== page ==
Cencal Mechanical Heating & Air provides air conditioner service, maintenance, and installations throughout California’s Central Valley. Let our experienced team give you all the knowledge behind how your air conditioner affects your indoor air quality.
AC units have become an essential component of keeping our home comfortable, but make sure it does not become a culprit of compromised air quality for your family.
In this guide, our team at Cencal Mechanical covers some of the most common questions surrounding the indoor air quality of our homes and how it can be affected by your air conditioner.
Table of Contents
- How Do Air Conditioners Impact Indoor Air Quality?
- What Are The Common Pollutants and Allergens That Can Be Found in Air Conditioning Systems?
- How Can You Tell if Your Air Conditioner is Affecting Your Indoor Air Quality?
- What Are the Health Effects of Poor Indoor Air Quality Caused By Air Conditioners?
- How Can You Improve the Indoor Air Quality in Your Home Through Air Conditioning Maintenance?
- How Can I Choose an Air Conditioner That Promotes Good Indoor Air Quality?
- How Do You Address Mold and Mildew Problems in Your Air Conditioner?
How Do Air Conditioners Impact Air Quality?
- Filtration System: Many modern air conditioning systems are equipped with air filters that are designed to capture dust, pollen, mold spores, and other types of debris. This helps to enhance air quality by removing airborne pollutants and allergens from inside the home.
- Humidity Control: Air conditioners often have dehumidifying functions that help control indoor humidity levels. This will help to inhibit the growth of mold and mildew.
- Ventilation: Air conditioners have the ability to circulate and filter air throughout the entire indoor space. This consistency helps to prevent stagnant air which minimizes the concentration of allergens or pollutants.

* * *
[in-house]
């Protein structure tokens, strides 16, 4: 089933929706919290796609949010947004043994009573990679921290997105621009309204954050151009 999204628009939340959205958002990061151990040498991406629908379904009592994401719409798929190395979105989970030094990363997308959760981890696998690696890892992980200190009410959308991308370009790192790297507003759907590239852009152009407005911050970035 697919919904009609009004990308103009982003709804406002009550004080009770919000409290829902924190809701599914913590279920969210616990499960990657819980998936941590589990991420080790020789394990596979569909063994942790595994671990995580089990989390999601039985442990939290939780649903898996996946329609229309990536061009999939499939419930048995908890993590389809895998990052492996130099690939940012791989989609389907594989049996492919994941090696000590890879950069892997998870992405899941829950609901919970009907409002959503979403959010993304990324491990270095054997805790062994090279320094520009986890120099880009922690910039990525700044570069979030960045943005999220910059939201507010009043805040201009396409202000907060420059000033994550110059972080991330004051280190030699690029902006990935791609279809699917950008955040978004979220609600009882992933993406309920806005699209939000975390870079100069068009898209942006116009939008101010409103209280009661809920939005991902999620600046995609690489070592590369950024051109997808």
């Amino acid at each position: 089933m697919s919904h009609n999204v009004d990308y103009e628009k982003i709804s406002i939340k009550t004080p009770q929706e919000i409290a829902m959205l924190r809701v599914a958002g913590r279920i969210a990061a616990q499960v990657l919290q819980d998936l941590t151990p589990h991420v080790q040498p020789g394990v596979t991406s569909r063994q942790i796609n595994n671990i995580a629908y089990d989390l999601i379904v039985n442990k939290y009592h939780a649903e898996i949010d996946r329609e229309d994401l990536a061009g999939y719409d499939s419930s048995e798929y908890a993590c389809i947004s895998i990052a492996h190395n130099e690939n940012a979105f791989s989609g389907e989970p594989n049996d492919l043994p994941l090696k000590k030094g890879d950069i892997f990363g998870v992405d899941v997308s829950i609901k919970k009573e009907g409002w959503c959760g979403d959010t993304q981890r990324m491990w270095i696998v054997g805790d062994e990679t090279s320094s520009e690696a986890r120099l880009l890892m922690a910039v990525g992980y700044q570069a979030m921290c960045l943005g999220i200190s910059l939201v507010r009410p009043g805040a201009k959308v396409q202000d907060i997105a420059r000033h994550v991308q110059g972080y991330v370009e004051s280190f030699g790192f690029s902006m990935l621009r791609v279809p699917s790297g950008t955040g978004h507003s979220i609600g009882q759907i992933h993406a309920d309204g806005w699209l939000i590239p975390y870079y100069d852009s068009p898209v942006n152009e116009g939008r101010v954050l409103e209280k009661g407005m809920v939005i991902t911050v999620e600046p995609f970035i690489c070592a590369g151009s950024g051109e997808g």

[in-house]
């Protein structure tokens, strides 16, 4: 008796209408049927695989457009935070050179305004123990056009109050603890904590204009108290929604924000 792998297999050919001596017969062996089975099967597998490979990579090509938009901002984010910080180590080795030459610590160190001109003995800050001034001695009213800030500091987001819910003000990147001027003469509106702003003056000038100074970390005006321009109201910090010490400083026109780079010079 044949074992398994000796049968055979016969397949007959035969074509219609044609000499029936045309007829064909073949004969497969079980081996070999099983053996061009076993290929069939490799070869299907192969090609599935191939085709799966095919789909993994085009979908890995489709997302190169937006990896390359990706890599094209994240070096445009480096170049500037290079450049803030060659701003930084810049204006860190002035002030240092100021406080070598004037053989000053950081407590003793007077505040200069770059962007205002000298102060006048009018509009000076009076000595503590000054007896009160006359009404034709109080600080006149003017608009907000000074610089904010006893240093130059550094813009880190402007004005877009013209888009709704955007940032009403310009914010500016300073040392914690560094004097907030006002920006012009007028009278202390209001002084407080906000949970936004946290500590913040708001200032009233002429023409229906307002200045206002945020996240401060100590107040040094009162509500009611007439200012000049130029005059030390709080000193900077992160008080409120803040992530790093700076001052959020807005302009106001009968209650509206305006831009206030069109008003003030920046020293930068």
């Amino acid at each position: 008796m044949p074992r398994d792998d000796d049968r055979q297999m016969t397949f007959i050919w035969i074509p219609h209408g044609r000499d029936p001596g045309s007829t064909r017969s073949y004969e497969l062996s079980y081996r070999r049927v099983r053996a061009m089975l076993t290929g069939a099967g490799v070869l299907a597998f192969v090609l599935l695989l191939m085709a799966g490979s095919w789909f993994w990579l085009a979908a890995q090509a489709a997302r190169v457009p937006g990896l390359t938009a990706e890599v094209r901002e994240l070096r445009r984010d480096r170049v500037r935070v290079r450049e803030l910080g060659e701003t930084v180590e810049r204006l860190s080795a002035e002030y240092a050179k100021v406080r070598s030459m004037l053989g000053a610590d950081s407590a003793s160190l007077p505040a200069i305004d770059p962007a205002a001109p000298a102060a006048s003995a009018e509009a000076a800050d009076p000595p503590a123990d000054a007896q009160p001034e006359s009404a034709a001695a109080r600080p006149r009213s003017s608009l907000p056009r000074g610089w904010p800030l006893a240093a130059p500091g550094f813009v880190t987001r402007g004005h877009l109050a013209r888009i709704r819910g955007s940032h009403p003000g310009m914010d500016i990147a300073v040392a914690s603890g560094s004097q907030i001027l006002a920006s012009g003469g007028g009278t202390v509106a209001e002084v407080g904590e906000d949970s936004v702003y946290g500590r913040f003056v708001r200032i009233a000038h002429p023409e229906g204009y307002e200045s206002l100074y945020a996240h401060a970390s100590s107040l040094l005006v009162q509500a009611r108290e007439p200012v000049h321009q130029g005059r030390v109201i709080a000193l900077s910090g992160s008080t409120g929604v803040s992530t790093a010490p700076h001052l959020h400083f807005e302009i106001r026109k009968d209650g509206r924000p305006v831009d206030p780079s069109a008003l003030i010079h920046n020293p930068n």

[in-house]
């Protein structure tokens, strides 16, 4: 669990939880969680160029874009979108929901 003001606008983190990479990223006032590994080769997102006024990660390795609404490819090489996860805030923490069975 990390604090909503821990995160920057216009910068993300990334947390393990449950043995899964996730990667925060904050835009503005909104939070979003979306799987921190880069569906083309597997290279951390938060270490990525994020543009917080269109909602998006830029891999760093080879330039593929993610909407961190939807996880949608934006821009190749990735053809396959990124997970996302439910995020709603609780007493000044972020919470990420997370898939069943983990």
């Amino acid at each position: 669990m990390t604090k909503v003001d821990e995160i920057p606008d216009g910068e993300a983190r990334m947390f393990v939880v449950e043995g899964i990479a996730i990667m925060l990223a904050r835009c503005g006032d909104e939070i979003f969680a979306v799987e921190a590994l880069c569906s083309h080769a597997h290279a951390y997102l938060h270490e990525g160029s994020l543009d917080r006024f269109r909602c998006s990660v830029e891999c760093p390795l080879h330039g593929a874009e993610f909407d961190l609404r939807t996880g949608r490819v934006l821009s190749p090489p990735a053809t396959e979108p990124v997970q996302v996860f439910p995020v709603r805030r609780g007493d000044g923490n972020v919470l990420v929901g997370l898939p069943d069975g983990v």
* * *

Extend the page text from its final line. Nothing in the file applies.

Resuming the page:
- Condensation & Mold Growth: In some conditions, air conditioners can contribute to moisture buildup (if not properly maintained). Excessive condensation in air ducts or cooling coils creates an environment conducive to mold growth which has the potential for mold spores to be released into the air.
- Airborne Chemicals: Some AC units, particularly older models, may emit low levels of VOCS (volatile organic compounds). This depends on the type of refrigerant that is used.
- Inadequate maintenance: Poorly maintained ACs units can circulate pollutants or allergens throughout an entire home. Without regular tune-ups, air conditioners can compromise air quality.
What Are The Common Pollutants and Allergens That Can Be Found in Air Conditioning Systems?
Air conditioning systems can hold on to various pollutants and allergens that can greatly affect the indoor air quality of a home including:
- Dust: Dust particles can accumulate in air filters, ducts, and coils, leading to reduced system efficiency and the potential release of airborne particles into indoor spaces.
- Mold & Mildew: The potential for mold and mildew build-up is a possibility when condensation sits within those AC systems. Mold spores can be released into the air and cause respiratory health risks.
- Bacteria & Viruses: Moist areas are also a site for bacteria and viruses to thrive. Microorganisms may be found inside drip trays or cooling coils which can contribute to bacteria and viruses being circulated in the air.
- Pollen: Outdoor air filled with pollen can infiltrate an AC unit. Once inside, pollen can collect in filters and ducts which can trigger allergic individuals.
- Pet Dander: Airborne particles of skin, hair, and saliva, from our pets can also be circulated through the air, especially if homeowners are not changing air filters regularly.
- VOCs: As mentioned before, VOCs can be emitted by some cooling systems depending on their use of coolant. Prolonged exposure to these can become a health risk.
- Tobacco Smoke Residue: Residue from tobacco smoke can also accumulate inside an air conditioner and pose a risk to non-smokers. Regular cleaning and maintenance is essential to reduce the presence of these particles.
- Pesticides & Chemicals: Chemicals found in household cleaning products or pesticides can also be drawn into AC units. Their accumulation can impact the air quality inside the home.
How Can You Tell if Your Air Conditioner is Affecting Your Indoor Air Quality?
Noticing the impact your air conditioner has on your indoor air quality involves paying attention to various signs and symptoms.
Key indicators include: